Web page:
Cathedral pre-earthquake 1880

In 1880, the pre-earthquake view from Jelačić Square shows the old square spire. The eagle-eyed will have noticed the statue of ban Jelačić was pointing North instead of South in those days.


The cathedral was severely damaged in the 1880 Zagreb earthquake. The main nave collapsed and the tower was damaged beyond repair; the Cathedral clock stopped at 07 hours 03 minutes and 03 seconds.

Cathedral fortified walls


Zagreb Cathedral renovated 19th century (photo taken between 1902 – 1906)

The restoration of the cathedral in the Neo-Gothic style was led by Hermann Bollé, bringing the cathedral to its present form. The building is 46 meters wide and 108 meters high. As part of that restoration, two spires 108 m (354 ft) high were raised on the western side, both of which, are now in the process of being restored. We can still see one spire and a facsimile of the other spire.

Zagreb Cathedral spires under renovation with St Mary at Dolac church spire in front

Inside Zagreb Cathedral, it is calm and well utilised by devout Catholics.

Zagreb Cathedral


Zagreb Cathedral


Mysterious Inscription

Inside Zagreb Cathedral

For the cunning linguists amongst you, here is a strange inscription.
There are two stories about the inscription in Glagolitic alphabet (glagoljca). The populist story is that 9th century Byzantine missionaries, Cyril and Methodius, invented it to translate the Greek/Latin Bible and church writings into Slavic language. They taught mainly in Moravia (eastern Czech Republic) but it was in Croatia that it caught on and was used until the 19th century. The term ‘glagol’, meaning “utterance”, also exists in Macedonian, Serbian, Belarussian, Czech, Slovak, and Ukrainian.

The alternate story is that Glagolitic was used in the 4th century by St. Jerome, whose Latin name was Eusebius Sophronius Hieronymus. Thus, the alphabet is also known as Hieronymian. Adapted in Bulgaria, it became part of the Cyrillic alphabet, which Russia and Serbia still use.

Today, Croatia, Serbia and Bosnia-Herzegovena speak essentially the same language; the difference is in the writing. Croatians and Bozniaks use Roman alphabet and the Serbs use Cyrillic alphabet.


Cravat Regiment

Cravat Regiment

The Cravat Regiment (Croatian: Kravat pukovnija) is a guard of honour based in Zagreb. Here, they are shown assembling in Cathedral Square before setting off to St Mark’s Square.

Since 2010, the regiment has regularly performed a march in the Old Town, which culminates in a changing of the guard at St Mark’s Square. The regiment wears replica uniforms of the Croats from the Thirty Years’ War. The changing of the guard is performed every Saturday and Sunday at noon, from April to October. Additionally, the changing of the guard also takes place on special occasions such as Zagreb City Day (31 May), Cravat Day (18 October) and New Year’s Day (1 January).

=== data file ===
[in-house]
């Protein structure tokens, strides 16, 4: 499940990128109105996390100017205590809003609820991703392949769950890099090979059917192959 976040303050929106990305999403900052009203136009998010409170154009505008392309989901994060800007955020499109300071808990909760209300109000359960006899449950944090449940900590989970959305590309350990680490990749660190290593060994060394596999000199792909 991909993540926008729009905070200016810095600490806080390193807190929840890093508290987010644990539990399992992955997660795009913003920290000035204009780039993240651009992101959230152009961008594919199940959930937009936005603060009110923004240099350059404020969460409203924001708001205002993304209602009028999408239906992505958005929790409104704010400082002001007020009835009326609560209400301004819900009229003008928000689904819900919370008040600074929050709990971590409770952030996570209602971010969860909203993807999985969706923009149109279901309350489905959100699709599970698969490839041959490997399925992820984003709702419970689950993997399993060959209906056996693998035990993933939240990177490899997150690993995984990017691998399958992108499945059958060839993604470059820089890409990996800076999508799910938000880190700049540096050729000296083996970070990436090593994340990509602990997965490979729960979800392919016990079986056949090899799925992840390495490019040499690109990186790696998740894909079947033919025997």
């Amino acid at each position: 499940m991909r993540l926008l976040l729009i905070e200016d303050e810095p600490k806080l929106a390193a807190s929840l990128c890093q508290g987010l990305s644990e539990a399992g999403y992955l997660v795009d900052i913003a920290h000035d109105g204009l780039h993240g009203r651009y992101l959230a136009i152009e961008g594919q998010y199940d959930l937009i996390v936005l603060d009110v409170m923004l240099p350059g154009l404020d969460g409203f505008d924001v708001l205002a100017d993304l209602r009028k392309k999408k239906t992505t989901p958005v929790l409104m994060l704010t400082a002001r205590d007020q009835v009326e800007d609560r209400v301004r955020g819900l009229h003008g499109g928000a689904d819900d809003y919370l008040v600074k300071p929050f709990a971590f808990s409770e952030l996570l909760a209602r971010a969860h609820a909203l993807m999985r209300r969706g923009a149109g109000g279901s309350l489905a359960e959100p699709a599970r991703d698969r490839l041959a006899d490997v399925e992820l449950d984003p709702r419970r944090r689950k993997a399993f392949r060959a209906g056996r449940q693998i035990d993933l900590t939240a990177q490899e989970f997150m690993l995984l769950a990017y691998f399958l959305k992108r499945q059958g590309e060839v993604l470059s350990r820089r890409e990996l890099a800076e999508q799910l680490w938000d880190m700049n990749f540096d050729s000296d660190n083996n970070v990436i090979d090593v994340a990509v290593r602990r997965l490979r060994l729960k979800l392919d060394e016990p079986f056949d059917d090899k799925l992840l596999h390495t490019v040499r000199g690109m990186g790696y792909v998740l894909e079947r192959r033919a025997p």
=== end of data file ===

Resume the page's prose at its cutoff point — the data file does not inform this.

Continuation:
We were tired and hungry by now, so it was off to the Old Town to find a bar and restaurant……

End of Part 1


AlphaLuxe articles about Zagreb:

Lazing Spring Time in Zagreb part 2

Grazing Croatian at Dubravkin put in Zagreb

Grazing Aromatically Sri Lankan at Curry Bowl in Zagreb

Grazing Piggily at ‘Baltazar’ in Zagreb

Grazing Sunday Brunch at Zinfandel’s Resturant in Zagreb

Grazing with Zeal at Zinfandel’s Restaurant in Zagreb

Review: Esplanade Zagreb Luxury Hotel




Author’s Biography: Melvyn Teillol-Foo (MTF)

Dr Melvyn Teillol-Foo is a contributor on AlphaLuxe web-zine.
He is also a moderator on horology discussion fora. He blends his scientific medical objectivity from the pharmaceutical industry with purist passion, in his musings about watches, travel, wine, food and other epicurean delights.
His travelogue ‘Lazing’ and feasting ‘Grazing’ series of articles have now passed into “mythic legend” on the original ‘’ website. Those were the halcyon days when he was “rich and famous” that he remembers with bittersweet fondness.

Dr Teillol-Foo is a quoted enthusiast on the watch industry, appearing in feature articles and interviews by Wall Street Journal, International Herald Tribune, Sunday Times (London), Chronos (Japan), Citizen Hedonist (France) and other publications. He has authored articles for magazines like International Watch (iW) – both U.S. & Chinese editions, ICON (Singapore), August Man (Singapore), Comfort (China) and The Watch (Hong Kong).